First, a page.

Arthur Miller and Elia Kazan never regained the close friendship they shared in the late 40’s and early 50’s. Too much had intervened. In fact, the two men had come to embody the deep divisions that tore this country apart during the McCarthy era. Miller, who struggled at the time so mightily with his personal moral failing, emerged as the exemplar of courage in face of the Red scare. He has even taken on an aura of saintliness over the years. Kazan occupies the other end of the spectrum: a man defined almost entirely by his decision to name names. For many, Kazan’s brilliant career-all that he contributed to the theater, to film, to letters-will be tainted by a single decision he was forced to make some fifty years ago.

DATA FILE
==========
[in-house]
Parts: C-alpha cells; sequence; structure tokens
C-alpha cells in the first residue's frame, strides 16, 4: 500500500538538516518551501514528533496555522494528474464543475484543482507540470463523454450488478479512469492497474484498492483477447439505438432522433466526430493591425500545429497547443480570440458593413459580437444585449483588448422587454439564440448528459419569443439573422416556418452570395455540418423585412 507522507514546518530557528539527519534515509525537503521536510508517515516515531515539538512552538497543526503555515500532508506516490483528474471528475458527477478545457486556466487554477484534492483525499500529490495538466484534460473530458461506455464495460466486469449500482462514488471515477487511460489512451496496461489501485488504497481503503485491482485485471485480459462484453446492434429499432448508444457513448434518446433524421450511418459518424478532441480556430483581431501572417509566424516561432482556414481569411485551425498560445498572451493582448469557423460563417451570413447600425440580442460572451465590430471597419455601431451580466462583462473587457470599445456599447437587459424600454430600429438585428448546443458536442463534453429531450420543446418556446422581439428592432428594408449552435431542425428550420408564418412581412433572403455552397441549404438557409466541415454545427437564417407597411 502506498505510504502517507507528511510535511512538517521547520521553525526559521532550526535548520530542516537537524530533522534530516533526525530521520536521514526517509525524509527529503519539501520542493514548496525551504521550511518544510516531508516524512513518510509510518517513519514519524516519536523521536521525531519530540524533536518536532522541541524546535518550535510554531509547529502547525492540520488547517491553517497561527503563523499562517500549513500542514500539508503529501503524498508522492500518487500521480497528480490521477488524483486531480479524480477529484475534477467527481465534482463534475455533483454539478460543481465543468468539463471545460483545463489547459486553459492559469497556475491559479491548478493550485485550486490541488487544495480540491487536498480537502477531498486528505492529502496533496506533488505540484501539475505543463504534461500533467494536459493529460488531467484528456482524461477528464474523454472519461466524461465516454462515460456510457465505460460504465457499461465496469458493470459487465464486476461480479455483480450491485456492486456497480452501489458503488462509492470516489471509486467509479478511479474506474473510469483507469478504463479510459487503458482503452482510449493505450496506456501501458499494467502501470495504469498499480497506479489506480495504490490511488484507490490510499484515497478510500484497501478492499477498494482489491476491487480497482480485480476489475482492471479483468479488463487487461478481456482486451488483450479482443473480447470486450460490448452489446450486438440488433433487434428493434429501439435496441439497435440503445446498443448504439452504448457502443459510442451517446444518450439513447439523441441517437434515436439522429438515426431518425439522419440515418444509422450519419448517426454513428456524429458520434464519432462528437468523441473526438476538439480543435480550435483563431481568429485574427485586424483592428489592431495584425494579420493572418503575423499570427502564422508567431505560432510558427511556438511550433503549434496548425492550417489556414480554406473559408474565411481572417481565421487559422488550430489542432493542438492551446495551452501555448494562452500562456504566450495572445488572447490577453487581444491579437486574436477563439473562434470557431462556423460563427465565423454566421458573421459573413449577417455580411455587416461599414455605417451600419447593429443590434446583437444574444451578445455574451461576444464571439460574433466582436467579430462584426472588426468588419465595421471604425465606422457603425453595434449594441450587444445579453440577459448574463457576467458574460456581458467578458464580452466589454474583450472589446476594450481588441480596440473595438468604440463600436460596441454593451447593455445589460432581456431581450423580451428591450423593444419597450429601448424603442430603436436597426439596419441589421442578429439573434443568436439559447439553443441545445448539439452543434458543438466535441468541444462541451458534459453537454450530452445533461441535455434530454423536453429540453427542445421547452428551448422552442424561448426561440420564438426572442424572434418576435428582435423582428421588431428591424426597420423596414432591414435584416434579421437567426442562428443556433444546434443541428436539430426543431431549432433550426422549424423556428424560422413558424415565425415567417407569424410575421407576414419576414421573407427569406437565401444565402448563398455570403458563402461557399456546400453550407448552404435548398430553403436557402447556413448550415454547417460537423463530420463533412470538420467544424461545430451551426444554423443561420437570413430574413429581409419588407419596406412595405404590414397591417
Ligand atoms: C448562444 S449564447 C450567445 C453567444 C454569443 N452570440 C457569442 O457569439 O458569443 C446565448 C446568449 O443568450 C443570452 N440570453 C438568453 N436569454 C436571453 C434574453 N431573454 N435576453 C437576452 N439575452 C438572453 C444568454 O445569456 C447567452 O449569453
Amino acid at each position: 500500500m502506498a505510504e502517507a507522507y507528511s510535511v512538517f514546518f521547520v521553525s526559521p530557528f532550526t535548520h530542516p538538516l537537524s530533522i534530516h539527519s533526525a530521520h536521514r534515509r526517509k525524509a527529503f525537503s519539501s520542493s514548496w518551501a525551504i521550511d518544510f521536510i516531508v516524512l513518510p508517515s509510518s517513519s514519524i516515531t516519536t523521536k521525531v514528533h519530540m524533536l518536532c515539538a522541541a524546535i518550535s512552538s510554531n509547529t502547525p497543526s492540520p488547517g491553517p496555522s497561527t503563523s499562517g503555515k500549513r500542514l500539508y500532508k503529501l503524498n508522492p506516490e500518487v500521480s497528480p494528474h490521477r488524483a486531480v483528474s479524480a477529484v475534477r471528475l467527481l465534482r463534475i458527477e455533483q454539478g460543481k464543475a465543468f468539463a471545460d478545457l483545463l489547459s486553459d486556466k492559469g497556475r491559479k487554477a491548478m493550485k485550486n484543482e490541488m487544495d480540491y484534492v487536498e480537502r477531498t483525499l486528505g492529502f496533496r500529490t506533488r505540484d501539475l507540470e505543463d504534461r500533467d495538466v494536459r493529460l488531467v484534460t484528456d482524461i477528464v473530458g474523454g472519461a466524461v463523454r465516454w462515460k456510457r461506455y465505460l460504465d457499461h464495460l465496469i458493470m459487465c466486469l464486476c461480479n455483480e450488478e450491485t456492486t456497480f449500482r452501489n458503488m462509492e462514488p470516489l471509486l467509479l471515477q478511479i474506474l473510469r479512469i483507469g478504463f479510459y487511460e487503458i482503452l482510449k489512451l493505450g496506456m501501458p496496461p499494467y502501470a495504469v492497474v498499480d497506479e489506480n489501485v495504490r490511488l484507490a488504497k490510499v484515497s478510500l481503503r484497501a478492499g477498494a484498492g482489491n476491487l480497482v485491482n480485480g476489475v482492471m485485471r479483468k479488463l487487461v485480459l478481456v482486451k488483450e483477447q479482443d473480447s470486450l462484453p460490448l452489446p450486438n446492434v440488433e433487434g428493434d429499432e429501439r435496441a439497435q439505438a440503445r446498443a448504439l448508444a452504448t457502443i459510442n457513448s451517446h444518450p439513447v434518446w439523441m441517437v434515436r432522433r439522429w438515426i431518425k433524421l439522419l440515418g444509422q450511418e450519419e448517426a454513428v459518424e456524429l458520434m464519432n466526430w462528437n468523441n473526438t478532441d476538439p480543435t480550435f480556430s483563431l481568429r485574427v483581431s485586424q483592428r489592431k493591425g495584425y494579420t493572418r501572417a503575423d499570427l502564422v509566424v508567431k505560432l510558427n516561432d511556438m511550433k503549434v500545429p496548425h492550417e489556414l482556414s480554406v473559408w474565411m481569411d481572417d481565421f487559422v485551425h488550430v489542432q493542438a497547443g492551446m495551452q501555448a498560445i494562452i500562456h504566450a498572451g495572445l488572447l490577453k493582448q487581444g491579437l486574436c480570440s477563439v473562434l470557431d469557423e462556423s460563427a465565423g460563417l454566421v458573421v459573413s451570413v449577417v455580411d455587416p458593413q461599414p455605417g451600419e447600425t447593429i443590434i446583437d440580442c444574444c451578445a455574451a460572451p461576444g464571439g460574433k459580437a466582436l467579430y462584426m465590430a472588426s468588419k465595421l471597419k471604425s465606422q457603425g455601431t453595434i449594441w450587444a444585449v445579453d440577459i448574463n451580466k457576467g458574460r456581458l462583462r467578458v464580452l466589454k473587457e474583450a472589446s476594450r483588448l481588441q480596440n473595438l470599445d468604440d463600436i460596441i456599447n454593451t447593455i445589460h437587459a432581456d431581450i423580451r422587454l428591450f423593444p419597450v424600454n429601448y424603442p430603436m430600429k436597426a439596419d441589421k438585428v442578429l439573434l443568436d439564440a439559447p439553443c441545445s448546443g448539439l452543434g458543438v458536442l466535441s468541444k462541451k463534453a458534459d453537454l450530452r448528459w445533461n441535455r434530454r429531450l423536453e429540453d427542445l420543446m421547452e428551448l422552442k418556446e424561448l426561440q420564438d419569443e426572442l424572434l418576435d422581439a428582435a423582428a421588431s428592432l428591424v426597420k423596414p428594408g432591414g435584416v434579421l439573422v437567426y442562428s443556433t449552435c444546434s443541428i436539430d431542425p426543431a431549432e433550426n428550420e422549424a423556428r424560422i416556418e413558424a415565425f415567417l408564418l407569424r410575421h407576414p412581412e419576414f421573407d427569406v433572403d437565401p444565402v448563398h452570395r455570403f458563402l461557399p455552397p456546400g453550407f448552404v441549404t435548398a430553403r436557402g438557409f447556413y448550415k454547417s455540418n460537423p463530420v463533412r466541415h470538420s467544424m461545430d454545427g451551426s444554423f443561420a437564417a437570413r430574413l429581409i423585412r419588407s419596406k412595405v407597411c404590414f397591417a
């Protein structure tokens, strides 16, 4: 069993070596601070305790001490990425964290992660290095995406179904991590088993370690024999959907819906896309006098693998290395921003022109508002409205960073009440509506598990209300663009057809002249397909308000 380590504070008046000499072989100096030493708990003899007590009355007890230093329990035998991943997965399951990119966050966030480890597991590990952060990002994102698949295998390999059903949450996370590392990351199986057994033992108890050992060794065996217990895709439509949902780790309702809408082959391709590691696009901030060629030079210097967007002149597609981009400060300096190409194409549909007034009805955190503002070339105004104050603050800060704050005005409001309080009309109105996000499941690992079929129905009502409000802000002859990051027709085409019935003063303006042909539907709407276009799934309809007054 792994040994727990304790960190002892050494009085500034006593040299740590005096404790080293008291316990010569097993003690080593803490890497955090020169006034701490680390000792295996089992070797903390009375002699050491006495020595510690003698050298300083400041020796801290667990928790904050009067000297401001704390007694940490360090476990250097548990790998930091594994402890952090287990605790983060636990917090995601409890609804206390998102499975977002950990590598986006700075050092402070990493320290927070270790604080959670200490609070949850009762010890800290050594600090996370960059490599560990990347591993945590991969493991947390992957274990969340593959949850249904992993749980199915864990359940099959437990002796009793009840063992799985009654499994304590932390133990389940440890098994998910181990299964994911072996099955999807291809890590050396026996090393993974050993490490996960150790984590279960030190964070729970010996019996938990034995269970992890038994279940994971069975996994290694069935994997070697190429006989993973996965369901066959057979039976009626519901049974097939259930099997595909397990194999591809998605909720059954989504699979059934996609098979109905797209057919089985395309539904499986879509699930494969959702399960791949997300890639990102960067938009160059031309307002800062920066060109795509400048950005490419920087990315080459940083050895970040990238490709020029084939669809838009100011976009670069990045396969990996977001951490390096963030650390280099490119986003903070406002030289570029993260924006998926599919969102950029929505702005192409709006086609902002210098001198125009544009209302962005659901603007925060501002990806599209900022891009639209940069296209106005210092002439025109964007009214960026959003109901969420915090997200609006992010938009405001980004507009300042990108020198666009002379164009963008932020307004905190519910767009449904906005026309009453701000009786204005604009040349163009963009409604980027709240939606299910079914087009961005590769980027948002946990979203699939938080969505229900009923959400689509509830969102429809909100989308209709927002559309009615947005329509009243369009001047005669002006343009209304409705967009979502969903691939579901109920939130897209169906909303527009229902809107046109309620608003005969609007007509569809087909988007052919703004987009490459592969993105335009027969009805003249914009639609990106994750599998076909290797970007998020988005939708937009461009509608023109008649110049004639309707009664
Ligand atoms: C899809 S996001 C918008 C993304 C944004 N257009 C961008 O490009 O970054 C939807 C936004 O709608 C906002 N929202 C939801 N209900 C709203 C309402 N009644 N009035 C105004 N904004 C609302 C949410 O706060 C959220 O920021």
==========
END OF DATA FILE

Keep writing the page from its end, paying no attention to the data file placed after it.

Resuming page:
That friendship, and its sundering, is the primary focus of None Without Sin. Through Miller and Kazan, the film explores the blacklist: its origins, the key agents of the Red Scare, and the damage done not only to those subpoenaed, but to America’s political system as well. But unlike the debate that swirled around the Kazan Oscar, None Without Sin paints a portrait of this time in appropriate shades of gray, finding-in the words of the blacklisted writer Dalton Trumbo-”neither villains or heroes.” The film not only considers the motivations of those who defied or capitulated to HUAC, but also examines those who were truly responsible for the suppression of legitimate dissent in this era: men like Parnell Thomas, Joseph McCarthy, Francis Walter, and the Hollywood moguls who instituted the blacklist.